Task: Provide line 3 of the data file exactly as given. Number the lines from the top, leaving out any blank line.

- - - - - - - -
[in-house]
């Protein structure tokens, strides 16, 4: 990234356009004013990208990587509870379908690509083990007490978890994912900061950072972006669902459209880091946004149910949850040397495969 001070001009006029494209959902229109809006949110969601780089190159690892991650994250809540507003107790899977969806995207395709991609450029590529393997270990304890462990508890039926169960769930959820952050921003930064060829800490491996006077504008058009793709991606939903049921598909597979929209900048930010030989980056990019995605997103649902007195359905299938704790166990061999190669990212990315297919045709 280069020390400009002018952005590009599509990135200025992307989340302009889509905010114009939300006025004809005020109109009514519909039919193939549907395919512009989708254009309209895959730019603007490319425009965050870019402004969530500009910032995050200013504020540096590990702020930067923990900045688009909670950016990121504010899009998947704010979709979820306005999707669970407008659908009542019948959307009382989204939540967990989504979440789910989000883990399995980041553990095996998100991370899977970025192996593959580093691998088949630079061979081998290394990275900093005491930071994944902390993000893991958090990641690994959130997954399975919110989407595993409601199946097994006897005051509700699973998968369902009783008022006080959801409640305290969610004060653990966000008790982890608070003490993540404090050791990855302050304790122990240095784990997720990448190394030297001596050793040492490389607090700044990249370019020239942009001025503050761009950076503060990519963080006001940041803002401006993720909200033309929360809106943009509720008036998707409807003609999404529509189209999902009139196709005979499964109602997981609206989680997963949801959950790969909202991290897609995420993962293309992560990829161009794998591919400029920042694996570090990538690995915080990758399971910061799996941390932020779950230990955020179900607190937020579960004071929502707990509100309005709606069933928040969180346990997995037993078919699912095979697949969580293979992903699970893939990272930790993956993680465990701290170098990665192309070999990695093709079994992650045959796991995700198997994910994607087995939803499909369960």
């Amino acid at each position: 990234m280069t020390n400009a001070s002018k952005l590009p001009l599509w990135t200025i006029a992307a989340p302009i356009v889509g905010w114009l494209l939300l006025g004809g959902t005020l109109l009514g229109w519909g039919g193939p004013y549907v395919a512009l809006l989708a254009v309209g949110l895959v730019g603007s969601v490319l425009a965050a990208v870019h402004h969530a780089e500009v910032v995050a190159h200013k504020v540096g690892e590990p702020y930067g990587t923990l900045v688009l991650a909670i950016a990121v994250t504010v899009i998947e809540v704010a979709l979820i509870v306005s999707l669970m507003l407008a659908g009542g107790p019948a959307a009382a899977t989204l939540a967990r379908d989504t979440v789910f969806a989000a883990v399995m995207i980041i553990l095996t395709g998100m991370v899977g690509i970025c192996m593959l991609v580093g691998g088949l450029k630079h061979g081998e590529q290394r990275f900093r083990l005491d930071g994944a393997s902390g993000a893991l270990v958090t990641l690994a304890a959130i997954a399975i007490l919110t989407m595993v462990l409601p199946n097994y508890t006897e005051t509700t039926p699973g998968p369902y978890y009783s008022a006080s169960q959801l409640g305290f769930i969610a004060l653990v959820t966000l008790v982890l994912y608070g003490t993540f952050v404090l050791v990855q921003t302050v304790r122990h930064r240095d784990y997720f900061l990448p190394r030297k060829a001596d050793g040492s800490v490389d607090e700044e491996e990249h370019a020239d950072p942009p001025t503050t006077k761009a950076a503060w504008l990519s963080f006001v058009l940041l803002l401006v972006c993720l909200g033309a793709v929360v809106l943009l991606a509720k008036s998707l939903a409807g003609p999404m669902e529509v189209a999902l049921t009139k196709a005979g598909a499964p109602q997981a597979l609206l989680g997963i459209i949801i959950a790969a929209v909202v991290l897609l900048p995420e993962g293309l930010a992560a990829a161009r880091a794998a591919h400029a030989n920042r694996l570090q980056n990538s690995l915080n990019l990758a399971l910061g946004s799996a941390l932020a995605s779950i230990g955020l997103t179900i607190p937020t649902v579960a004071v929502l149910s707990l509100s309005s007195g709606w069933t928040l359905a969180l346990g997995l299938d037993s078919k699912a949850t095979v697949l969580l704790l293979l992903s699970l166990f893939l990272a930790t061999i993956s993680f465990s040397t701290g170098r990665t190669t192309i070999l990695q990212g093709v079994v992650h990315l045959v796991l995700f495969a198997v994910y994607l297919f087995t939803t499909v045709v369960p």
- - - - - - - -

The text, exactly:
């Amino acid at each position: 990234m280069t020390n400009a001070s002018k952005l590009p001009l599509w990135t200025i006029a992307a989340p302009i356009v889509g905010w114009l494209l939300l006025g004809g959902t005020l109109l009514g229109w519909g039919g193939p004013y549907v395919a512009l809006l989708a254009v309209g949110l895959v730019g603007s969601v490319l425009a965050a990208v870019h402004h969530a780089e500009v910032v995050a190159h200013k504020v540096g690892e590990p702020y930067g990587t923990l900045v688009l991650a909670i950016a990121v994250t504010v899009i998947e809540v704010a979709l979820i509870v306005s999707l669970m507003l407008a659908g009542g107790p019948a959307a009382a899977t989204l939540a967990r379908d989504t979440v789910f969806a989000a883990v399995m995207i980041i553990l095996t395709g998100m991370v899977g690509i970025c192996m593959l991609v580093g691998g088949l450029k630079h061979g081998e590529q290394r990275f900093r083990l005491d930071g994944a393997s902390g993000a893991l270990v958090t990641l690994a304890a959130i997954a399975i007490l919110t989407m595993v462990l409601p199946n097994y508890t006897e005051t509700t039926p699973g998968p369902y978890y009783s008022a006080s169960q959801l409640g305290f769930i969610a004060l653990v959820t966000l008790v982890l994912y608070g003490t993540f952050v404090l050791v990855q921003t302050v304790r122990h930064r240095d784990y997720f900061l990448p190394r030297k060829a001596d050793g040492s800490v490389d607090e700044e491996e990249h370019a020239d950072p942009p001025t503050t006077k761009a950076a503060w504008l990519s963080f006001v058009l940041l803002l401006v972006c993720l909200g033309a793709v929360v809106l943009l991606a509720k008036s998707l939903a409807g003609p999404m669902e529509v189209a999902l049921t009139k196709a005979g598909a499964p109602q997981a597979l609206l989680g997963i459209i949801i959950a790969a929209v909202v991290l897609l900048p995420e993962g293309l930010a992560a990829a161009r880091a794998a591919h400029a030989n920042r694996l570090q980056n990538s690995l915080n990019l990758a399971l910061g946004s799996a941390l932020a995605s779950i230990g955020l997103t179900i607190p937020t649902v579960a004071v929502l149910s707990l509100s309005s007195g709606w069933t928040l359905a969180l346990g997995l299938d037993s078919k699912a949850t095979v697949l969580l704790l293979l992903s699970l166990f893939l990272a930790t061999i993956s993680f465990s040397t701290g170098r990665t190669t192309i070999l990695q990212g093709v079994v992650h990315l045959v796991l995700f495969a198997v994910y994607l297919f087995t939803t499909v045709v369960p």